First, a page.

The History of the European Union: Origins of a Trans- and Supranational Polity 1950-72

By Wolfram Kaiser; Brigitte Leucht et al. | Go to book overview

10   Delegation as a political
process
The case of the inter-institutional
debate over the Budget Treaty

Ann-Christina L. Knudsen

The role of the European Parliament (EP) has changed remarkably over time, from being an international assembly with weak oversight and advisory powers, to becoming one of the more powerful elected chambers in the world today.1 The revision of the EP’s position began when in 1970 it was granted certain budgetary powers. Subsequently, in 1979 the Members of the EP (MEPs) became directly elected, and since the mid-1980s their legislative powers have gradually been strengthened. This chronology seems to be in accordance with the democratic traditions of the member-states. The trajectory for these acts of delegation to the EP, however, could not have been foretold, as I show in this chapter that examines the decade-long debate among the Community’s institutions over how and what to finally delegate in the so-called ‘Budget Treaty’ on 22 April 1970.2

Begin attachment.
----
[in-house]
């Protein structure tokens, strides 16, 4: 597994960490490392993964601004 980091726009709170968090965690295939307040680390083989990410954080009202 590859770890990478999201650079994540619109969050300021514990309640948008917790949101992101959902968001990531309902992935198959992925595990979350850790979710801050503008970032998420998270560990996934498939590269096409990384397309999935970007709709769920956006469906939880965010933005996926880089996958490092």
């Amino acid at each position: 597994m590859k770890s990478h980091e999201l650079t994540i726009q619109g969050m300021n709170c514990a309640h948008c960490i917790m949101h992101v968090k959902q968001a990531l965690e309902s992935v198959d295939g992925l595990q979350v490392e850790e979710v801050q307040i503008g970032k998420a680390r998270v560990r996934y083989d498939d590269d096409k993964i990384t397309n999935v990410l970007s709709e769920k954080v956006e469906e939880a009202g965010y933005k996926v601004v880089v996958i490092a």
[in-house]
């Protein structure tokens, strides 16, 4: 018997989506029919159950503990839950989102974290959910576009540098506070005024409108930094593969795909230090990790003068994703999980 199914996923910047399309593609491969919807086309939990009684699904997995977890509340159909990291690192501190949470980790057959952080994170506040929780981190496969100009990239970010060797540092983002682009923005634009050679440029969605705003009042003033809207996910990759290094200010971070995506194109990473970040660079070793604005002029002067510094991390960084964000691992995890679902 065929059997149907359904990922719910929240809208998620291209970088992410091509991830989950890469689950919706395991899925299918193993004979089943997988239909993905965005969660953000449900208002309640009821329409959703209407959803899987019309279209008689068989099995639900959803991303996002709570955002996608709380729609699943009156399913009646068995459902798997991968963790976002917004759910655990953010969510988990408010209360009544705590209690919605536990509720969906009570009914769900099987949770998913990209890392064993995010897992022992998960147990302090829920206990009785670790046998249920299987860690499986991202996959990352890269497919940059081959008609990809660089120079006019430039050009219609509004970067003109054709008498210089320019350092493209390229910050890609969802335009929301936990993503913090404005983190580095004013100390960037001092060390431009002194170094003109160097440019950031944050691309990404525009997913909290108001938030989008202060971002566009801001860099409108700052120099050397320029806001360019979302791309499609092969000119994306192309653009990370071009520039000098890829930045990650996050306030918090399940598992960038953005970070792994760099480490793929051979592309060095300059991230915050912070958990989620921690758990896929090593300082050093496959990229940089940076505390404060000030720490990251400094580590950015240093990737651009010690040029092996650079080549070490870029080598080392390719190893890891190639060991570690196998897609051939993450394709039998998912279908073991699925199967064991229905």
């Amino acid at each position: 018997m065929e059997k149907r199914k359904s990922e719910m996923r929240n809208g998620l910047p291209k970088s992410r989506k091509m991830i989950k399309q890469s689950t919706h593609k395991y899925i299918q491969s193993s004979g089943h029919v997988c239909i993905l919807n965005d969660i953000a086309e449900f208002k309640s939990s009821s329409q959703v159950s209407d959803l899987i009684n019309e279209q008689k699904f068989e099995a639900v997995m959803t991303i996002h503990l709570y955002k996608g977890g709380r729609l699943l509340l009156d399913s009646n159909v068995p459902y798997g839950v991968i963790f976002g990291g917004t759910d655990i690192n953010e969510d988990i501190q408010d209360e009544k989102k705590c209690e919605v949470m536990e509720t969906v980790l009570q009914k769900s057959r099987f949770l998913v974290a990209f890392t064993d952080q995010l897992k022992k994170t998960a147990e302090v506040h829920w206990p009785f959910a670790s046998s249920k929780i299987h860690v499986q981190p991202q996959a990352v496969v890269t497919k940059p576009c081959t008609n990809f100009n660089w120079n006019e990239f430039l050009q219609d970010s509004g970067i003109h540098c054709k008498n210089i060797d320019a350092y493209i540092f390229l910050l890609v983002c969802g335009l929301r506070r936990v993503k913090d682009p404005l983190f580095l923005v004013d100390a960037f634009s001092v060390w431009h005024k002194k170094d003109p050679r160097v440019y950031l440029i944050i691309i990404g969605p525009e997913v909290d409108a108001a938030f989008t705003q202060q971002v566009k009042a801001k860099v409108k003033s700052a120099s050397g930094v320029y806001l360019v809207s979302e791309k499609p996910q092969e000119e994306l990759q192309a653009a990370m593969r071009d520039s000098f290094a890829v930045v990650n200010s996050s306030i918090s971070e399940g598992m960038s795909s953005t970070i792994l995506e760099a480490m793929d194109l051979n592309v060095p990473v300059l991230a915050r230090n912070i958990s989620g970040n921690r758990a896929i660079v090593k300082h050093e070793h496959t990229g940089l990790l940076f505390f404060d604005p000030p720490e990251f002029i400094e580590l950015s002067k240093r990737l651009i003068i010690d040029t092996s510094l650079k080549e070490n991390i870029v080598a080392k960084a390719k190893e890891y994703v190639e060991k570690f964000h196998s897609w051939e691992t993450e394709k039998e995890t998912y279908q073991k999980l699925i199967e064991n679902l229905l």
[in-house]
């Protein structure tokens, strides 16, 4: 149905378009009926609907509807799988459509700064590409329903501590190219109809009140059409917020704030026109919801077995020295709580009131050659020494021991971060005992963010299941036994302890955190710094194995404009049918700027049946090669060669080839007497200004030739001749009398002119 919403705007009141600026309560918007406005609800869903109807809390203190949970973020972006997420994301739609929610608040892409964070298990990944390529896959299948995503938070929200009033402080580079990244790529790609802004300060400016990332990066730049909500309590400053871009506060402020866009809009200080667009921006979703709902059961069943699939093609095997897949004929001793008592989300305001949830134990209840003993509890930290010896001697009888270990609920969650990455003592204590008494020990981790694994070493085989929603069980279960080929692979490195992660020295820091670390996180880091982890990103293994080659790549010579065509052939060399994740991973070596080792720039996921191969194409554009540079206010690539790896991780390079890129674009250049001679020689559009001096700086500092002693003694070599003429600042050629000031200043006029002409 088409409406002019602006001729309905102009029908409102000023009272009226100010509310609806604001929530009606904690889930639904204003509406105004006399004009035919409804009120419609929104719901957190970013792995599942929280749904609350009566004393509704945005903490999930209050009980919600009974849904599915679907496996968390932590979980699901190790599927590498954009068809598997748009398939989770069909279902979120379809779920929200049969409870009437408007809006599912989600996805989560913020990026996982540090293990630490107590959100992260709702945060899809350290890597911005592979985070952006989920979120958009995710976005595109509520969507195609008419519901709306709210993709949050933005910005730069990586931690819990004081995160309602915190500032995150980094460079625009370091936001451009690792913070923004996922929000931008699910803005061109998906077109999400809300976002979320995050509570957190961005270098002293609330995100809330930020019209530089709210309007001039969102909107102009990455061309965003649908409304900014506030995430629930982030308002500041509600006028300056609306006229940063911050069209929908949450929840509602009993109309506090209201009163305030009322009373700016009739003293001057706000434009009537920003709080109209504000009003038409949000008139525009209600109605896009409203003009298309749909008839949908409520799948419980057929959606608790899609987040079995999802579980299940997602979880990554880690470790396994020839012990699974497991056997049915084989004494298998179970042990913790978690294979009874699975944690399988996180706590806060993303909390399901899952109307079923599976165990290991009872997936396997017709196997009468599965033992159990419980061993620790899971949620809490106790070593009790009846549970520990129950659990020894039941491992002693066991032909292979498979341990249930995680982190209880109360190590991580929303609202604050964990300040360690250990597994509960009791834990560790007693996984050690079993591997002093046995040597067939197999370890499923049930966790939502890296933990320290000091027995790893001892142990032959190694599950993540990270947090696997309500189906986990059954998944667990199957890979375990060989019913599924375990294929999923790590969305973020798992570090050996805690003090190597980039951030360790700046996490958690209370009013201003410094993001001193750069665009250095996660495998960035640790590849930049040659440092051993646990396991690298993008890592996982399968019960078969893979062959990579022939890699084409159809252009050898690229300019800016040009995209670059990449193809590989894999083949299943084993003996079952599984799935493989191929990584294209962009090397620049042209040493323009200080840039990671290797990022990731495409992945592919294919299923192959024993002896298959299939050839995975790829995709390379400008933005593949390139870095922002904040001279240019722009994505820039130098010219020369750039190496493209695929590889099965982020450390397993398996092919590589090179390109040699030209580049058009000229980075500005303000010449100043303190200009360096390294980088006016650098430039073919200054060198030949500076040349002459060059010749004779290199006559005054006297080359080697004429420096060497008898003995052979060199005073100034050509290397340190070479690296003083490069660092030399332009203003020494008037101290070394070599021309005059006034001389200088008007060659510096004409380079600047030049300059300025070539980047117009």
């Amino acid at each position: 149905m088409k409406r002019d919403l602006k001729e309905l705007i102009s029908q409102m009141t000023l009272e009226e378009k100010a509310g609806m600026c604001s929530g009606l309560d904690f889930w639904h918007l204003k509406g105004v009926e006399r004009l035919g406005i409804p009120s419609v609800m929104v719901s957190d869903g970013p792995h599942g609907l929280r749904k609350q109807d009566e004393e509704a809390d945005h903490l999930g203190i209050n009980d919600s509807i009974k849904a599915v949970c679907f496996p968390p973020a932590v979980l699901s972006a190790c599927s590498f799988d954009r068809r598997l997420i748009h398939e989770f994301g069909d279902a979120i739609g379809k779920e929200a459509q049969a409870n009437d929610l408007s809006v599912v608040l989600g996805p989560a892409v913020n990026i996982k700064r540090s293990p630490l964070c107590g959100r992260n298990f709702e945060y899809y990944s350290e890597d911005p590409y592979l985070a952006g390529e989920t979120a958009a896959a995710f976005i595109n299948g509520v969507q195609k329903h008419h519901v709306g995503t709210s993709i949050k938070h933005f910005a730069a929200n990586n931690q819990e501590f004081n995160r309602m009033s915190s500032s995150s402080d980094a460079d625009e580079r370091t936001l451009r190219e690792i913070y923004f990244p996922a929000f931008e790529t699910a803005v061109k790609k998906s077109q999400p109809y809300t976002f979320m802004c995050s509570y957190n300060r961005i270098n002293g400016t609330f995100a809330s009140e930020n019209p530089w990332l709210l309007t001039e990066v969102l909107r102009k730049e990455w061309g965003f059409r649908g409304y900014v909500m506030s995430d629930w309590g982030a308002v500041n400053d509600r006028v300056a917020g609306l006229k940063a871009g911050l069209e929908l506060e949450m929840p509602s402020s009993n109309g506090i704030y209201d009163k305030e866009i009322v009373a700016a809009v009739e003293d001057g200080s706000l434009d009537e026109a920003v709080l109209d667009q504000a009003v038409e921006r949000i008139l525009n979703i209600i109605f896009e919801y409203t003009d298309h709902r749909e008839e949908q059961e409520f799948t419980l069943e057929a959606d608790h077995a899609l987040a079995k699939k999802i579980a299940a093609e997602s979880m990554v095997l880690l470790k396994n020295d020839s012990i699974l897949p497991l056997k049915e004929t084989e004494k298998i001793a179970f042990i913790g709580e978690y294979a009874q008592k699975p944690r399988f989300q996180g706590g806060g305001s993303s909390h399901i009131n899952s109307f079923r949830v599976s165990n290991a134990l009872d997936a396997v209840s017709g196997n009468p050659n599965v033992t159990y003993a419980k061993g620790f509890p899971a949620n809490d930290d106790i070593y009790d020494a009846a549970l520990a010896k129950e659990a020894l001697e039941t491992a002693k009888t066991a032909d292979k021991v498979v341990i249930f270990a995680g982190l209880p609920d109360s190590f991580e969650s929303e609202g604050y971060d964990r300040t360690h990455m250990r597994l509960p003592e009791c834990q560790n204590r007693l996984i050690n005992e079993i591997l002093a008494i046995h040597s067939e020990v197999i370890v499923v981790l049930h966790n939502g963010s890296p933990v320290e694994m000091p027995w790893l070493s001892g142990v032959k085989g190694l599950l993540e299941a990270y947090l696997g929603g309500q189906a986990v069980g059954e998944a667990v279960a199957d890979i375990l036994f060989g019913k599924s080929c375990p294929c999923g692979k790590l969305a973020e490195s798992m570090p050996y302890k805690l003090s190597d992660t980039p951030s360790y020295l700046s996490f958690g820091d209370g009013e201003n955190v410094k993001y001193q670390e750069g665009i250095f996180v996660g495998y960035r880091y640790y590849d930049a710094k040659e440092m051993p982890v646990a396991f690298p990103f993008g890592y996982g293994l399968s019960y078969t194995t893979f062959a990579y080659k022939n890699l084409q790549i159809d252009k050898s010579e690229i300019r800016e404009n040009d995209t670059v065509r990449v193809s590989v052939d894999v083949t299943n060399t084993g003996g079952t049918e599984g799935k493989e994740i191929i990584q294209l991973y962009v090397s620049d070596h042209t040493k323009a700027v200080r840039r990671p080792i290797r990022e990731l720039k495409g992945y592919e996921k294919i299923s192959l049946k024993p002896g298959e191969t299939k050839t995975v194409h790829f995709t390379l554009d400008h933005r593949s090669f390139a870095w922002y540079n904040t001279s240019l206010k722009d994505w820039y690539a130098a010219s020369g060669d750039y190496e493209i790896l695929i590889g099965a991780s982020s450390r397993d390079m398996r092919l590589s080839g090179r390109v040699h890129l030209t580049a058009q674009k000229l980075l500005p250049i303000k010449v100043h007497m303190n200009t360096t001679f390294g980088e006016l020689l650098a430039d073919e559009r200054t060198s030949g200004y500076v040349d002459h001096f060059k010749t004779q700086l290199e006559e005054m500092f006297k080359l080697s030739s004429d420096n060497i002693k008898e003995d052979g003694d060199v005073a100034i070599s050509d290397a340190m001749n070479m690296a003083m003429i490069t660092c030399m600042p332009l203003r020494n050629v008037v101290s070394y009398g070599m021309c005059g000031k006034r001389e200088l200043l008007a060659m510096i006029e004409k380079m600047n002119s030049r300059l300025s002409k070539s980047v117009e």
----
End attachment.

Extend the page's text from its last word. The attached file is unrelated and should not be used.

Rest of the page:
Democratization, institutional architecture, and the financing of public policies are all central issues to politicians, but are also quite technical matters. The Budget Treaty connected the introduction of certain budgetary powers of the EP with a new model of financing the Community, passed by the Council in Luxembourg the day prior to the new treaty.3 The Community had originally been financed through direct member-state contributions, like other international institutions where the member-states retain full responsibility over budgetary decisions. The treaty establishing the European Economic Community (EEC) had foreseen the introduction of so-called own resources, borrowing from the terminology of financing the European Coal and Steel Community. The Commission was mandated by the EEC treaty to launch an enquiry into how a new model for establishing financial autonomy to the Community institutions could be introduced. In addition to the classical consultation procedure, the EEC treaty stipulated that after the unanimous agreement of the Council, the new financial model would need to be submitted ‘to the Member States for adoption in accordance with their respective constitutional provisions.’4 Hence, national parliaments were included in the procedure for establishing own resources, but the EEC treaty did not anticipate the budgetary empowering of the EP, although it did foresee the creation of direct elections.5 The fact that the EP was empowered with budgetary powers before it became directly elected was therefore not in accordance with the EEC treaty. Nevertheless, the Budget Treaty granted the indirectly elected EP an active role in the revised budgetary procedure, while also delimiting its powers to

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